Dialectical Behavior Therapy Marsha Linehan (1993)
Five Critical Functions • Enhance and maintain the client’s motivation to change • Enhance the client’s capabilities • Ensure that the client’s new capabilities are generalized to all relevant environments • Enhance the therapist’s motivation to treat clients while also enhancing the therapist’s capabilities • Structure the environment so that treatment can take place.
Balancing Act of DBT: Remember Philosophy Synthesis Thesis Antithesis
Major Strategies • Radical Acceptance • Of the Client • Teach to the Client • Self • Environment • Others
Mindfullness • Giving Self Up to the moment • Focused Consciousness • Breathing • Thought Stopping • Radical Acceptance
Interpersonal Relatedness • Radical Acceptance of Others’ Point of View • Listening Skills • Repeating back • Self-Assertion • Making a Request • Saying No • Expressing Self, Using I statements • Conflict Resolution Skills
Cognitive Skills • Teach and Use Socratic Discussion • Identifying Differences between • Thoughts • Evaluations • Behavioral/Emotional Reactions • ABC’s of CBT
Transference Focused Psychotherapy Otto Kernberg • TFP is an intense form of psychodynamic psychotherapy designed particularly for patients with borderline personality organization (BPO) • a minimum of two and a maximum of three 45 or 50-minute sessions per week. • It views the individual as holding unreconciled and contradictory internalized representations of self and significant others that are affectively charged.
The distorted perceptions of self, others, and associated affects are the focus of treatment as they emerge in the relationship with the therapist (transference). The consistent interpretation of these distorted perceptions is considered the mechanism of change. • Kernberg designed TFP especially for patients with BPO. According to him, these patients suffer from identity diffusion, primitive defense operations and unstable reality testing.
References • Allmon, D., Armstrong, H. E., Heard, H. L., Linehan, M. M., &.Suarez, A. (1991). Cognitive-Behavioral Treatment of Chronically Parasuicidal Borderline Patients. Archives of General Psychiatry, 48, 1060-1064. • Koons, C. R., Robins, C. J., Tweed, J. L., Lynch, T. R., Gonzalez, A. M., Morse, J. Q., Bishop, G. K., Butterfield, M. I., & Bastian, L. A. (2001). Efficacy of Dialectical Behavior Therapy in Women Veterans with Borderline Personality Disorder. Behavior Therapy, 32, 371-390. • Linehan, M. M. (1993). Cognitive Behavioral Treatment of Borderline Personality Disorder. New York: Guilford Press. • Linehan, M. M., Schmidt, H., Dimeff, L. A., Kanter, J. W., Craft, J. C., Comtois, K. A., & Recknor, K. L. (1999). Dialectical Behavior Therapy for Patients with Borderline Personality Disorder and Drug-Dependence. American Journal on Addiction, 8, 279-292. • Verheul, R., Van Den Bosch, L. M. C., Koeter, M. W. J., De Ridder, M. A. J. , Stijnen, T., & Van Den Brink, W. (2003). Dialectical Behaviour Therapy for Women with Borderline Personality Disorder, 12-month, Randomised Clinical Trial in The Netherlands. British Journal of Psychiatry, 182, 135-140.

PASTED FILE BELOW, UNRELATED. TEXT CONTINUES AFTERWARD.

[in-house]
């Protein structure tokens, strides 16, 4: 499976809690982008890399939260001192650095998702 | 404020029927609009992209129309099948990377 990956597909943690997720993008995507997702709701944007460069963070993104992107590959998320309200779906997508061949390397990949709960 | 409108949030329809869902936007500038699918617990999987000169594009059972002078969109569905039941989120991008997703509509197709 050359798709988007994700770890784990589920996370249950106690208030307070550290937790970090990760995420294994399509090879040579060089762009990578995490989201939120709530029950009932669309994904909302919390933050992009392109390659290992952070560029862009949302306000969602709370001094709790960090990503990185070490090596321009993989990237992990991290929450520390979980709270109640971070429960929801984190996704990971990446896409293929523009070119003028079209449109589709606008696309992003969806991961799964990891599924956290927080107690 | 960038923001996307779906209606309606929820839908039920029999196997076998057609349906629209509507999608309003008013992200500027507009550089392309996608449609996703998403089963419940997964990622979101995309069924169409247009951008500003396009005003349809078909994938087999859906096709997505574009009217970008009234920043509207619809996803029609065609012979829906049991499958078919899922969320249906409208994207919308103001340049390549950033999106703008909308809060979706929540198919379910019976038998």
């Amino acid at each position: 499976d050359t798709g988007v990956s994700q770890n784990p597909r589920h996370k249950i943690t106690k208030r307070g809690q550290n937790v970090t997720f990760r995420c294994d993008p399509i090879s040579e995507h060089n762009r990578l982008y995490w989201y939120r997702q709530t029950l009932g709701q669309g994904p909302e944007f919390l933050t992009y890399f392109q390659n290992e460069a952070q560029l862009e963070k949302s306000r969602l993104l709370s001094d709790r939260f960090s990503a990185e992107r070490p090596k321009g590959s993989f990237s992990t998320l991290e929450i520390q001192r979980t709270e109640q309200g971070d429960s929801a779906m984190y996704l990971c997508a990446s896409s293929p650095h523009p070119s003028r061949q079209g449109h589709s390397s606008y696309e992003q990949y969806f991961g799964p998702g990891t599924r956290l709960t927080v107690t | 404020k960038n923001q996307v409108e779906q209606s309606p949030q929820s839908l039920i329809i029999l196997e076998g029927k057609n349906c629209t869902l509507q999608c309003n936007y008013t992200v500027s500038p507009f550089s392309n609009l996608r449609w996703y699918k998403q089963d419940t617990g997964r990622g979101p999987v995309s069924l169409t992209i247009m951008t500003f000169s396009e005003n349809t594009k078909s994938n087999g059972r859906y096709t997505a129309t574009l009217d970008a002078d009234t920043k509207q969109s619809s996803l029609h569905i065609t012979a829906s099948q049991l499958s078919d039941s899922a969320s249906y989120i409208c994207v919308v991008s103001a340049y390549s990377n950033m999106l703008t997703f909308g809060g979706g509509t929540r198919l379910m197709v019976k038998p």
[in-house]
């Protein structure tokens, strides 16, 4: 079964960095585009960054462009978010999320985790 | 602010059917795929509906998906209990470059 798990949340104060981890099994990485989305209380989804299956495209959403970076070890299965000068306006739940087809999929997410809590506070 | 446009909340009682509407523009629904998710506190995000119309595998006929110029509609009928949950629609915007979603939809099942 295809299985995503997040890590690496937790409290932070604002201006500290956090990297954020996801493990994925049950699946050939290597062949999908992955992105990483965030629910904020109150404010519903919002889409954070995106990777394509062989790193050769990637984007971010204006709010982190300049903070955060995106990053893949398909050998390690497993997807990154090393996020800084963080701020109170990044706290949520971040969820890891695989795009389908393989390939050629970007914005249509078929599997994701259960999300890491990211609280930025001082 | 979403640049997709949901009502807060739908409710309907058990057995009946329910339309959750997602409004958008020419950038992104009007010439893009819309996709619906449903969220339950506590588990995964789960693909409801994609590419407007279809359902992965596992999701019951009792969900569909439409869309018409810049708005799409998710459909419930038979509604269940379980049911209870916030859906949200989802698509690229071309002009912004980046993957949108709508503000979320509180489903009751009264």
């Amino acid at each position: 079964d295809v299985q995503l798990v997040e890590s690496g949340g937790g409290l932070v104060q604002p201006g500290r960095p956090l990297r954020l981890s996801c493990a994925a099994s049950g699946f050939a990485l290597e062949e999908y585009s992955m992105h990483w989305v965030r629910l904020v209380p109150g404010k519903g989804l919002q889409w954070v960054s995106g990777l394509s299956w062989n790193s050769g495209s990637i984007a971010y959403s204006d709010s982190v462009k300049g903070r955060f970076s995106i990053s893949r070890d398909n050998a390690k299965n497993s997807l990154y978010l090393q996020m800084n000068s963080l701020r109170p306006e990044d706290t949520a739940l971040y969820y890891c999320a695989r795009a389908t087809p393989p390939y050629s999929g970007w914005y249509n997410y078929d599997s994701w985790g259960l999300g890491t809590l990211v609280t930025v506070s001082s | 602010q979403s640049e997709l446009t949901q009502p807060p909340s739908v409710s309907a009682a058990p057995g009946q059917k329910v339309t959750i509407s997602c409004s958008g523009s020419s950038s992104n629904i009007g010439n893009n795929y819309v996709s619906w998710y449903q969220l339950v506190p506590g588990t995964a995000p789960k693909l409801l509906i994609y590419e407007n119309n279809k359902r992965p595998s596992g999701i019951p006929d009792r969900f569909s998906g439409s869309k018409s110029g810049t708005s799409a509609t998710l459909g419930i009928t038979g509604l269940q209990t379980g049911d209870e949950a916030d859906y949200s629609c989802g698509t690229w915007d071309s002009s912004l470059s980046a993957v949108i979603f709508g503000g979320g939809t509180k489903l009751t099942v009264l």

References • Clarkin, JF, Yeomans, FE, & Kernberg, OF (1999). Psychotherapy for Borderline Personality. New York: J. Wiley and Sons. • Kernberg, OF, Selzer, MA, Koenigsberg, HA, Carr, AC, & Appelbaum, AH. (1989). Psychodynamic Psychotherapy of Borderline Patients. New York: Basic Books. • Koenigsberg, HW, Kernberg, OF, Stone, MH, Appelbaum, AH, Yeomans, FE, & Diamond, DD. (2000). Borderline Patients: Extending the Limits of Treatability. New York: Basic Books. • Yeomans, FE, Clarkin JF, & Kernberg, OF (2002). A Primer of Transference-Focused Psychotherapy for the Borderline Patient. Northvale, NJ: Jason Aronson. • Yeomans, FE, Selzer, MA, & Clarkin, JF. (1992). Treating the Borderline Patient : A Contract-based Approach. New York: Basic Books
Borderline personality disorder: The treatment dilemma. Author(s): Oldham, J.M.Published: 1997Source: Journal of the California Alliance for the Mentally IllNumber of Pages: 13-15 Cognitive-Behavioral Treatment of Borderline Personality Disorder Author(s): Linehan, M.Published: 1993 Cognitive-Behavioral Treatment of Borderline Personality Disorder Author(s): Linehan, M.Published: 1993 Dialectical behavior therapy for borderline personality disorder. Author(s): Linehan, M.M.Published: 1987Source: Bulletin of the Menninger ClinicVolume: 51Number of Pages: 261-276
PRACTICE GUIDELINE FOR THE Treatment of Patients With Borderline Personality Disorder WORK GROUP ON BORDERLINE PERSONALITY DISORDER John M. Oldham, M.D., Chair Glen O. Gabbard, M.D. Marcia K. Goin, M.D., Ph.D. John Gunderson, M.D. Paul Soloff, M.D. David Spiegel, M.D. Michael Stone, M.D. Katharine A. Phillips, M.D. (Consultant) Originally published in October 2001. A guideline watch, summarizing significant developments in the scientific literature since publication of this guideline, may be available in the Psychiatric Practice section of the APA web site at www.psych.org.